II. NATO organization and other military actors
2.5. CIMIC and non NATO military organizations
European Union (EU) forces
EU battlegroups (EU BG) are multinational, military units, designed to be a “political instrument” for the EU to promptly (initial forces in theatre within 10 days) demonstrate determination and presence, thereby accepting capability gaps and limited operational effectiveness.
An EU BG package comprises the EU BG, the force headquarters ((F)HQ)20 and assigned operational and strategic enablers. The EU BG has a strength of 1,500 to 3,500 troops. Its core is composed of an infantry battalion (3 to 5 infantry companies) and the combat service support and combat support elements, which includes a CIMIC unit, and a medical task force directly supporting the infantry forces (see figure below). The (F)HQ can be composed as shown in the picture, an example for the staff element J/X9/civil-military interaction is depicted in the picture below.
The structure and composition is depending on the framework nation, numbers of troop contributing nations and the composition of the core BG. Even if the operations headquarters (OHQ) is not part of the BG package the CJ9 division of an OHQ for an EU BG operation is depicted below.
The deployment period of the EU BG can be extended to up to 120 days by increasing logistic sustainability.
The complexity of contemporary conflicts and crises requires a comprehensive approach which addresses the multiple levels and dimensions on which they evolve. The EU has a unique mix of instruments to tackle such complex challenges more effectively.
There is a genuine European way to resolving external conflicts and crises. It is made of civilian and military means, hard and soft power, strategic autonomy and cooperation with our partners, and includes promoting human rights and good governance, entails investing in strong societies, in education and development, and ensuring security and stability.
Just as today's security challenges cannot be faced with military means alone, there are situations which cannot be resolved by only relying on humanitarian and development aid or diplomacy. There are situations in which a quick and decisive military reaction is necessary to save lives and prevent protracted conflicts and violence. This is where the EU Battlegroups come in.
Battlegroups are employable across the full range of tasks.
humanitarian interventions and rescue tasks
Deployment of EU BGs always requires a unanimous decision of the Council and would generally require an authorizing UN Security Council Resolution.
CIMIC units are an integral part of the EU BG. Their tasks are to establish and maintain a CIMIC liaison organization, to gain the necessary information for the current civil situation picture, to establish CIMIC centers and to assist in synchronizing EU BG with UN- and EU-operations / activities.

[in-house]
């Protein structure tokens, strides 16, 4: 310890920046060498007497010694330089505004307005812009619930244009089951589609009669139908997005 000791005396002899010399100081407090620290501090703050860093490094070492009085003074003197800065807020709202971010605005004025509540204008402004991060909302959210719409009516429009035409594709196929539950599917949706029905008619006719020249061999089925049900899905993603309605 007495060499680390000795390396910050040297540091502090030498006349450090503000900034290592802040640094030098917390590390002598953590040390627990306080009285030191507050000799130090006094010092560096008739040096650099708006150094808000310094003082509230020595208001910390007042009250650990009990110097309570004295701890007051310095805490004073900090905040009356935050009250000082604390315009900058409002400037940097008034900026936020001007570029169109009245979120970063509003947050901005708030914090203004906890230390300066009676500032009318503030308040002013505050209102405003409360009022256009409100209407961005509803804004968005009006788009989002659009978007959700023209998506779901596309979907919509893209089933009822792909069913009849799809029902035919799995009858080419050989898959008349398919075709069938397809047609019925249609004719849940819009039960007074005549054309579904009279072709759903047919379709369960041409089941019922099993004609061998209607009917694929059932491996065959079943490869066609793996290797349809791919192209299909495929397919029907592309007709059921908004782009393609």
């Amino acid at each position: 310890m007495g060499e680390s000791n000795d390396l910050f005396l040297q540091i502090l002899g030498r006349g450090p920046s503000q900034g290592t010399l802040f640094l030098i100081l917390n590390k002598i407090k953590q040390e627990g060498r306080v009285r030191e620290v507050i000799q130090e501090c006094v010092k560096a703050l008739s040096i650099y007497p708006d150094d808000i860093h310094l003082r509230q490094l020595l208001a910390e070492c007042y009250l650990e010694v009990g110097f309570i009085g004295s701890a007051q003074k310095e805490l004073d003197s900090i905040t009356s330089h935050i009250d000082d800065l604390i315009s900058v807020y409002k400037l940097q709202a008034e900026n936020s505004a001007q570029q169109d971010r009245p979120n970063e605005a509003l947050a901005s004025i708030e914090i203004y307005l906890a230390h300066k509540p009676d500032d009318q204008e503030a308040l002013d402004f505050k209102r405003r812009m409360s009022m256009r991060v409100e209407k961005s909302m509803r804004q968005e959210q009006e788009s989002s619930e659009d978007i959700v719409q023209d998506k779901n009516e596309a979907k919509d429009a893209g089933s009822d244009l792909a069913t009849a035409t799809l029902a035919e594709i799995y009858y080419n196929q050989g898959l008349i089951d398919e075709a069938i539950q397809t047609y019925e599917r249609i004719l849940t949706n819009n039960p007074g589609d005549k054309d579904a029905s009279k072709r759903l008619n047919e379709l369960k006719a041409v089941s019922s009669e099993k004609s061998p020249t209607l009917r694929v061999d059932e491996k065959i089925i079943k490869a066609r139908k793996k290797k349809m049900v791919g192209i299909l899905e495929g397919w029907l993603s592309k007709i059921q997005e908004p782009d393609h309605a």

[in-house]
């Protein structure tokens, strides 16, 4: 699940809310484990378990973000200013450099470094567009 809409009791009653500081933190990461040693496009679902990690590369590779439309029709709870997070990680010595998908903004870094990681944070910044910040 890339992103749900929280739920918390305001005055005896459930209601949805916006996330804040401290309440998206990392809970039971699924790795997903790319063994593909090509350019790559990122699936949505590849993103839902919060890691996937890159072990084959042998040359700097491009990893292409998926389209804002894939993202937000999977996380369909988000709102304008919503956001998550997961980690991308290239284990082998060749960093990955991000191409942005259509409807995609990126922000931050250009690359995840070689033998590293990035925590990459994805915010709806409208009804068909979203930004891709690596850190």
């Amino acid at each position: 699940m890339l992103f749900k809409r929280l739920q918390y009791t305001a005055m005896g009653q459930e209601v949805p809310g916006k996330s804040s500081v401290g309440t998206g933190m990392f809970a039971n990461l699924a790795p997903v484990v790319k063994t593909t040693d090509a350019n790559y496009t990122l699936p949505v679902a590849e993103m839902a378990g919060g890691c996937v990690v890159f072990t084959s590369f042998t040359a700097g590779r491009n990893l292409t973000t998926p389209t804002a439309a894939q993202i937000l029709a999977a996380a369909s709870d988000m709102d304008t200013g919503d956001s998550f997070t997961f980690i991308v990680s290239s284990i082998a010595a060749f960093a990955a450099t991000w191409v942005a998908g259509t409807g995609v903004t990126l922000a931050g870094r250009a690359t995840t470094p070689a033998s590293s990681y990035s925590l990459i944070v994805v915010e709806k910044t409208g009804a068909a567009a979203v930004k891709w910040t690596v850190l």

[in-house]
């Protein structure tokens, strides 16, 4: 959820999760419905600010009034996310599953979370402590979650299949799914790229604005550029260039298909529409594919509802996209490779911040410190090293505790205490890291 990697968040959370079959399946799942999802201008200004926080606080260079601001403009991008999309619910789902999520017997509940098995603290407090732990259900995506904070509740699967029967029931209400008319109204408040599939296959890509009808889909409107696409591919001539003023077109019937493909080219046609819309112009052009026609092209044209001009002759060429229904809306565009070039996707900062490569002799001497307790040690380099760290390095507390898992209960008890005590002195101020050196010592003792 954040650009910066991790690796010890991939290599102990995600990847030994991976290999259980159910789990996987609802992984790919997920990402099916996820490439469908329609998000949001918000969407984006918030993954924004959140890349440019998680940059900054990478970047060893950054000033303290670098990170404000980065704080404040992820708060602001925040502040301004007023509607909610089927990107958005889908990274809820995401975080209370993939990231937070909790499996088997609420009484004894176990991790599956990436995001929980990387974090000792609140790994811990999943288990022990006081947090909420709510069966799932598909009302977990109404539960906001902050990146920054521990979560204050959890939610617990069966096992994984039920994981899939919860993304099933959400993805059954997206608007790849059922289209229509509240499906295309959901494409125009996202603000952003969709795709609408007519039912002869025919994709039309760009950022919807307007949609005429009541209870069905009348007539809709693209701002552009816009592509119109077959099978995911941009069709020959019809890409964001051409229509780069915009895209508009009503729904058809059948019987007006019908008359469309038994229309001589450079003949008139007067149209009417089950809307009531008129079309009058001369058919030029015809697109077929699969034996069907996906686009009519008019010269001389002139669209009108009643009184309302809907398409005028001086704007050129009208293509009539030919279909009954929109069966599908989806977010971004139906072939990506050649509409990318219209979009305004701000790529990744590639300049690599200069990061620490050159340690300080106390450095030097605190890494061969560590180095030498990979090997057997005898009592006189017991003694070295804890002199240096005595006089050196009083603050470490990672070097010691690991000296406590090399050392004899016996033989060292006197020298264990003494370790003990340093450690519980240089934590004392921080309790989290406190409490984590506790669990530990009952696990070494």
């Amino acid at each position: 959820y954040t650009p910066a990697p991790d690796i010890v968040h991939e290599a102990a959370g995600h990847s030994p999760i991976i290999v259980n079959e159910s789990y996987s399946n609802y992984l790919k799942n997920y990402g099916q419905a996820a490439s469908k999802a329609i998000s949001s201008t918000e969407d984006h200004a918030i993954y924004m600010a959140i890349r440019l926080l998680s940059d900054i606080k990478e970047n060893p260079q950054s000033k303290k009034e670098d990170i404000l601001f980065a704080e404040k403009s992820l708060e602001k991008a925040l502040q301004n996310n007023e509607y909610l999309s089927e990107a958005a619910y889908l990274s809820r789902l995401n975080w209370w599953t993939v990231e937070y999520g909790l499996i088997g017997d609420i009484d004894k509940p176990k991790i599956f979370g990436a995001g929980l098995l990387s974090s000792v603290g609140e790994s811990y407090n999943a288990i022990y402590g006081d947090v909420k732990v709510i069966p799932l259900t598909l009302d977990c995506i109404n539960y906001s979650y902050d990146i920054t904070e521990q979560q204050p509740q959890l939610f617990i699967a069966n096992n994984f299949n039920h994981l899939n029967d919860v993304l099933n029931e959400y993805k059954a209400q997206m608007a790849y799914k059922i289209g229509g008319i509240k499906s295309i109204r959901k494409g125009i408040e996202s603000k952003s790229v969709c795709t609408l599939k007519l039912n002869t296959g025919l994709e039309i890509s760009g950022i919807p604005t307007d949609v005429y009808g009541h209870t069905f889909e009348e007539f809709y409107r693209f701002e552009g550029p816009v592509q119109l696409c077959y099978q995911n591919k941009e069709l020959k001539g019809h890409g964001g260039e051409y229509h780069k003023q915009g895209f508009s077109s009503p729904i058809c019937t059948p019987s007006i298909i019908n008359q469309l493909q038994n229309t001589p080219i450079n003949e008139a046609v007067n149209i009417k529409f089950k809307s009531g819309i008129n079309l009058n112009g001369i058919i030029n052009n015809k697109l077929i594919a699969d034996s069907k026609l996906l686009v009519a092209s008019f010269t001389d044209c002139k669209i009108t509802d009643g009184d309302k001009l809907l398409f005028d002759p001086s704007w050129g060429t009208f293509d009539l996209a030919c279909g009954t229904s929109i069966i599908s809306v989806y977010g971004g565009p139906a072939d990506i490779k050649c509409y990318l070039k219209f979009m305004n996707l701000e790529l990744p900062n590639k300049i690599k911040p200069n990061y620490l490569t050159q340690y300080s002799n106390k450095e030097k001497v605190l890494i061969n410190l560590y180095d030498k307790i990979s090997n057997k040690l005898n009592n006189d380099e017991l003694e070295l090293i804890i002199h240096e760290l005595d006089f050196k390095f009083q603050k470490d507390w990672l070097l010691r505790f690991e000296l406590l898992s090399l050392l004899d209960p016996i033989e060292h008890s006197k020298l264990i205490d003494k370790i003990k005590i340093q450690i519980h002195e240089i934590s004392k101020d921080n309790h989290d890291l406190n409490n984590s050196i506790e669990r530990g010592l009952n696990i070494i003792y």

Besides the principles for an EU BG operation it is generally envisaged that a major EU-led military operation will be multinational in nature (combined) and with command structures able to command and control operations in which elements of more than one service participate (joint). Therefore, EU OHQ and EU FHQ for an EU-led military operation should be both combined and joint.
The EU HQ Manning Guide provides the general principles and procedures for the designation, structure, composition and augmentation of EU HQs, which apply generically at the Military Strategic level and the Operational level and also for CMI/CIMIC staff elements. It is a tool box for the operational commander (OpCdr) or the force commander (FCdr) to design the HQ taking in account all relevant conditions for the future mission (air-, land-, sea-based, FHQ off shore or land-based etc.).
United Nations military personnel are the "Blue Helmets" on the ground. They consist of military personnel contributed by national armies from across the globe.
UN Forces work alongside UN Police and civilian colleagues to promote stability, security, and peace processes; they protect personnel and property; work with local communities, and security forces promote lasting peace.
In many missions, protection of civilians is now usually a specified priority within a mandate. Blue Helmets are protecting populations against threats and contributing to a secure environment.
Global contribution for global peace
All military personnel working under the Blue Helmet are first and foremost members of their own national armies and are then seconded to work under the command and control of the UN.
They have more than 100,000 UN uniformed personnel coming from over 120 countries. They come from nations large and small, rich and poor. They bring different cultures and experience to the job, but they are united in their determination to foster peace. Currently the majority of troops come from African and Asian countries while the contribution of western countries is increasing.
What UN military personnel do
UN military personnel can be called upon to:
- Protect civilians and UN personnel;
- Monitor a disputed border;
- Monitor and observe peace processes in post-conflict areas
- Provide security across a conflict zone;
- Provide security during elections;
- Assist in-country military personnel with training and support
- Assist ex-combatants in implementing the peace agreements; they may have signed.
One of the biggest changes UN Peacekeeping has seen over the 70 years of its existence has been the increasingly multi-dimensional nature of UN peacekeeping operations. UN military peacekeepers are often deployed in inhospitable, remote and dangerous environments where they face an unprecedented scale of challenges especially when protecting civilians, under asymmetric threats.